Crashing out of the European Union without a deal will be catastrophic, says the head of the Association of British Pharmaceutical Industry (ABPI) Mike Thompson. However, the pharmaceutical industry is stockpiling medicines in preparation, he confirmed.
As the UK braces itself for an unprecedented and potentially calamitous exit from the European Union (EU) on March 29th, firms including Pfizer, Merck & Co, and Sanofi, as well as UK-headquartered GlaxoSmithKline and AstraZeneca, have reportedly been stockpiling medicines.
This was confirmed today by Mike Thompson, chief executive of the ABPI. Speaking on UK-based radio station LBC, he said every member of the group has been stockpiling drugs in case of the UK exiting the single market without an agreement in place.
“Patients can be reassured that we are doing everything in our power to make sure we can get our medicines to them, even though this is the biggest logistical challenge that we are facing,” he said. “When parliamentarians come to think about the options ahead of them, no deal is something they should avoid at all costs.”
The only deal currently on the table is a deeply unpopular option proposed by Prime Minister Teresa May. Members of Parliament (MPs) are set to vote on the deal next week. If it is rejected, it will leave the UK in unchartered territory, making a no-deal Brexit increasingly likely.
Remaining impartial politically, Thompson said the industry is as prepared as it can be but undoubtedly things will go wrong.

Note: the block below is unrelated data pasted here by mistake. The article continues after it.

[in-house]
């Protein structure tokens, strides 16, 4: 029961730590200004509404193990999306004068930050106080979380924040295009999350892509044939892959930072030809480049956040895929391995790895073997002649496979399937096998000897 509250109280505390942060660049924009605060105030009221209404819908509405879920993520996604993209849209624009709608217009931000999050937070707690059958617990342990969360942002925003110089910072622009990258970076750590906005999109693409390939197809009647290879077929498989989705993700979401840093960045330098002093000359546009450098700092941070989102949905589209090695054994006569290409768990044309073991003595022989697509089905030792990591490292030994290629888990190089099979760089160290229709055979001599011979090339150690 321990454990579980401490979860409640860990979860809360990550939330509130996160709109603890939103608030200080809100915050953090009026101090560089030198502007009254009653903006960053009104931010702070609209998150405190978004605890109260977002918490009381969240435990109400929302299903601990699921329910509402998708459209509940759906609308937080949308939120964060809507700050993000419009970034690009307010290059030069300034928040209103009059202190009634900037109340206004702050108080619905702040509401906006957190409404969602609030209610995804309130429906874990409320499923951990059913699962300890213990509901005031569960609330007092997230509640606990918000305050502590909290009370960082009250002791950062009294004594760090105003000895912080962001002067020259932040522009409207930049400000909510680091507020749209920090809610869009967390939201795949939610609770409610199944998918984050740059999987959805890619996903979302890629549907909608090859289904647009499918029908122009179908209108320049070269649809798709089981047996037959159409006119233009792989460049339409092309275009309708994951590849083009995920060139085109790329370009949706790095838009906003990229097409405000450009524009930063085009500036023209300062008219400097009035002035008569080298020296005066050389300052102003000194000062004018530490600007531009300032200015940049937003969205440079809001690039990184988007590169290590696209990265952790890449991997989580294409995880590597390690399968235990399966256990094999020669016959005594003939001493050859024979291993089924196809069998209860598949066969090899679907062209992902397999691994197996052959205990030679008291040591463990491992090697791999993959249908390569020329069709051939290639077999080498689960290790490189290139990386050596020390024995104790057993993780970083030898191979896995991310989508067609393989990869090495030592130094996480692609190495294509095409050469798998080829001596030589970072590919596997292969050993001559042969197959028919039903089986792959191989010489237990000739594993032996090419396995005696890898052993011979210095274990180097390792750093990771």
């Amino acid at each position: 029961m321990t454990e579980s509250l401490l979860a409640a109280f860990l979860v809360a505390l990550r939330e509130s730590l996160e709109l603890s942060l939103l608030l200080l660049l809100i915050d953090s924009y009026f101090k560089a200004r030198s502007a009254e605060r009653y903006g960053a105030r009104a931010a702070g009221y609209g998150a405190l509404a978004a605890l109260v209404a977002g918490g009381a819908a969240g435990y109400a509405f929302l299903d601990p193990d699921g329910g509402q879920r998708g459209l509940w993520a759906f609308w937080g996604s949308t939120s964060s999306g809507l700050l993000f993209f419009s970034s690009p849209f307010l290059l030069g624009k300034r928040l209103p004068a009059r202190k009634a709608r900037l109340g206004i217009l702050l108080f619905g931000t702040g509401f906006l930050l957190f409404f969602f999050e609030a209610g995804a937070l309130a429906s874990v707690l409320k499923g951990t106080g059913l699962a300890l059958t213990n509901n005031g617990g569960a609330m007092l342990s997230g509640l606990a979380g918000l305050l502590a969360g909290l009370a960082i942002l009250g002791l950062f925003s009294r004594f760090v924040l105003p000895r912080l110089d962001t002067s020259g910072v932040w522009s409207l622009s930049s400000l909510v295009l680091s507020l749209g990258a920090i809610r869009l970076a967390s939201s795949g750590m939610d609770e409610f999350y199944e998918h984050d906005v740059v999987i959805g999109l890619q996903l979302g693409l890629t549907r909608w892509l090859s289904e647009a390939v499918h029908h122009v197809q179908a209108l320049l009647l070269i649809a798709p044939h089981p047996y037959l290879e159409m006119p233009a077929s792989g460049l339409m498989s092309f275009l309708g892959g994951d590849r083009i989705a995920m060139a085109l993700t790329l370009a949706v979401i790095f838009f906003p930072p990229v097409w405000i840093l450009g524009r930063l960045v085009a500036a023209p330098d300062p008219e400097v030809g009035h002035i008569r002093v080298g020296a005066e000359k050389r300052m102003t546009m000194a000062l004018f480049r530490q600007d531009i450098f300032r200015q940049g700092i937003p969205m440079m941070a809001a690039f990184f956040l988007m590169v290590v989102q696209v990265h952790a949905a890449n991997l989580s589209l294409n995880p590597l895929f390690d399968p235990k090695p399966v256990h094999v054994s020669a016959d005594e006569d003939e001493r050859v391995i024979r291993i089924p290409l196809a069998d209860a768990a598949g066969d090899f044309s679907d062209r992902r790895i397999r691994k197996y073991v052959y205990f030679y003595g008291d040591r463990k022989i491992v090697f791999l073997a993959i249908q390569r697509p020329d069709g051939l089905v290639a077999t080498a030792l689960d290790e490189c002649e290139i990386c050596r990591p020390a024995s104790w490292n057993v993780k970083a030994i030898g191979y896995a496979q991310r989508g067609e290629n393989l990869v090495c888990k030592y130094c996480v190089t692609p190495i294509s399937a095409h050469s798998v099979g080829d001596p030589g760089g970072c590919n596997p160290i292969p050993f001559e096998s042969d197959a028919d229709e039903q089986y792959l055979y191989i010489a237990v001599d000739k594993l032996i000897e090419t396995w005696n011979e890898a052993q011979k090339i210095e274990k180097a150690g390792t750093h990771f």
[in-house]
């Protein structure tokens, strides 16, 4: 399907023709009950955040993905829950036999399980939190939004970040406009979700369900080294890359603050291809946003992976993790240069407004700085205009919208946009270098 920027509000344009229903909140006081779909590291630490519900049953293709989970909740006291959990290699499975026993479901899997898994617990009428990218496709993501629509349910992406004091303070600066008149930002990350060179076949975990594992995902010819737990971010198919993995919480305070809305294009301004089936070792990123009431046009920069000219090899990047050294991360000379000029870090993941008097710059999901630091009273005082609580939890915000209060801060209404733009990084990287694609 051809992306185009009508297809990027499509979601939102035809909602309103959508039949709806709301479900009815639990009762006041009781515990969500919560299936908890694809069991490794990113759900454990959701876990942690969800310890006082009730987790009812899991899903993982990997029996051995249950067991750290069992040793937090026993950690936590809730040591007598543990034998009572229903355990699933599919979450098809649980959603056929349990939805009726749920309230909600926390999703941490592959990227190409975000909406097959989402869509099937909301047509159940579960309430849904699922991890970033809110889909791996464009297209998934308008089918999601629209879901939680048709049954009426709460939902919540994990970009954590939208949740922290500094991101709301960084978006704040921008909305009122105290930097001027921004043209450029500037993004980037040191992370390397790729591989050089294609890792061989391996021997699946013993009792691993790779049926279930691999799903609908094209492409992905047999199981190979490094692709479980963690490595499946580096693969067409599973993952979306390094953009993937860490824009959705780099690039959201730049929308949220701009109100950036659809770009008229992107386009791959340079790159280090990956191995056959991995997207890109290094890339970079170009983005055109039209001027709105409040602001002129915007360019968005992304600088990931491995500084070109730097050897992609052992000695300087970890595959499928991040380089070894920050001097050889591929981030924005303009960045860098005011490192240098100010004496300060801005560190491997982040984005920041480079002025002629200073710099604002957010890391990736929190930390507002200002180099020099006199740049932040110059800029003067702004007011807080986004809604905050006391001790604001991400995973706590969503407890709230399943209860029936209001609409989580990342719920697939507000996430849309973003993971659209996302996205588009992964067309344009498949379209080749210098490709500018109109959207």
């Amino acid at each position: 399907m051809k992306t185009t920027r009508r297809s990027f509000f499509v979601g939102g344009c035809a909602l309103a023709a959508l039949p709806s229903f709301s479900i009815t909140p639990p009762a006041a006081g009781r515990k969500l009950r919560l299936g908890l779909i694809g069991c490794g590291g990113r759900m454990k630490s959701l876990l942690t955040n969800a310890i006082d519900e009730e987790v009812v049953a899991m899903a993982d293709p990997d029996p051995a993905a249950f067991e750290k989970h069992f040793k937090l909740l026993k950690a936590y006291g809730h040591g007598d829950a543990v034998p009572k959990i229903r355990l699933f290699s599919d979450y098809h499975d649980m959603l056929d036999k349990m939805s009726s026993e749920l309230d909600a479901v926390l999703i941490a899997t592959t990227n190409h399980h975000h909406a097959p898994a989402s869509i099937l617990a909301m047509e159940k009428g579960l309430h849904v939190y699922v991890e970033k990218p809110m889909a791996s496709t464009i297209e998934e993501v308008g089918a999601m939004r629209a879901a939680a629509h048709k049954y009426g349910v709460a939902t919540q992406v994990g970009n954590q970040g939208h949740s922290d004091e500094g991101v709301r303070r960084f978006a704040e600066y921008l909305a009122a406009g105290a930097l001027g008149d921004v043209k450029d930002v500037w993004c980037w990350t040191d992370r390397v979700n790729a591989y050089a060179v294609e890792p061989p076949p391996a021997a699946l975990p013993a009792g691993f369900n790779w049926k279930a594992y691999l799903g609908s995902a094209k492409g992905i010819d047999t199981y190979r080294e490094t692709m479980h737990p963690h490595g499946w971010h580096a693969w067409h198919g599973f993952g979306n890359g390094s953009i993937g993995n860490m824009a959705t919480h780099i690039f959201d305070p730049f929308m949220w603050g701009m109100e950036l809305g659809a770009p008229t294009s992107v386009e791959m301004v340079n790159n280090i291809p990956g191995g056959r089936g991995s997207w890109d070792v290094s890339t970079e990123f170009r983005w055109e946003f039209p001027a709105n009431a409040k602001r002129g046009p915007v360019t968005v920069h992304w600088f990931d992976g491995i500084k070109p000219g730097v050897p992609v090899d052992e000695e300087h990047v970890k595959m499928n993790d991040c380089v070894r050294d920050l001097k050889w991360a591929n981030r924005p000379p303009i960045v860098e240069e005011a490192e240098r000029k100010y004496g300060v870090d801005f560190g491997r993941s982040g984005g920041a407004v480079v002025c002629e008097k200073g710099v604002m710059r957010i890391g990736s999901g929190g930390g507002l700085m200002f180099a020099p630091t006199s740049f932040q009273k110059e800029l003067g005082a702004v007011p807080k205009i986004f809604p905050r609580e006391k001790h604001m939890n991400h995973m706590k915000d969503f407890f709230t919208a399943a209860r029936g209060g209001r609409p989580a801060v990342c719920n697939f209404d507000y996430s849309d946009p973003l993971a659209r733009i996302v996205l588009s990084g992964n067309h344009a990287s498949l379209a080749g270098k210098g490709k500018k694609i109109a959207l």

“There are over 12,000 medicines which are licensed to be used in the UK, that’s a massive challenge for us. On average there are normally about 50 medicines which have some shortage problem, so we’re used to managing shortages, but clearly when we’re talking about the challenge here there will be unexpected issues we have to deal with.”
According to Thompson, the UK is the third largest biopharmaceutical cluster for research and development outside the east and west coasts of the United States.
“That’s why Prime Minister May has made a proposal that we should stay really closely involved in Europe and they should stay close to us, because this is where the research is being done. The challenges we are facing from US and China, it is better for Europe to stay together to be an effective industrial powerbase.
MP’s ‘breathtaking arrogance’
Also appearing on the program, Jacob Rees-Mogg, Conservative member of Parliament (MP), dismissed Thompson’s comments as part of ‘Project Fear,’ a term used by Brexiters intended to brush off the serious and negative social and economic implications of Brexit.
Rees-Mogg, who is also chairman of the mysteriously funded European Research Group (ERG) that has actively lobbied for the UK’s withdrawal from the EU, told listeners the prospect drug shortages in a no-deal Brexit would be unlikely as both licensing and logistics will be “under our own control,” and that “this is not particularly complicated.”
However, one caller described Rees-Mogg’s unverified belief as “breathtaking arrogance, considering someone like Mike Thompson has worked in the industry for 30 years.”
The caller, who claimed to have worked for the pharma industry for over 10 years, including at GSK, continued to inform the pro-Brexit MP about the negatives of leaving the EU from the pharma industry’s perspective.
“If a pharmaceutical company wants to register a new product, they do that in the EMA [European Medicines Agency]. If we leave, they will have to go for a second additional registration with our body, the MHRA [Medicines & Healthcare products Regulatory Agency]. That is a fact.
“That is going to eat into the profit margins of pharmaceutical companies and put off smaller innovative medicines from being applied for. And it will delay new medicines, that is a fact.”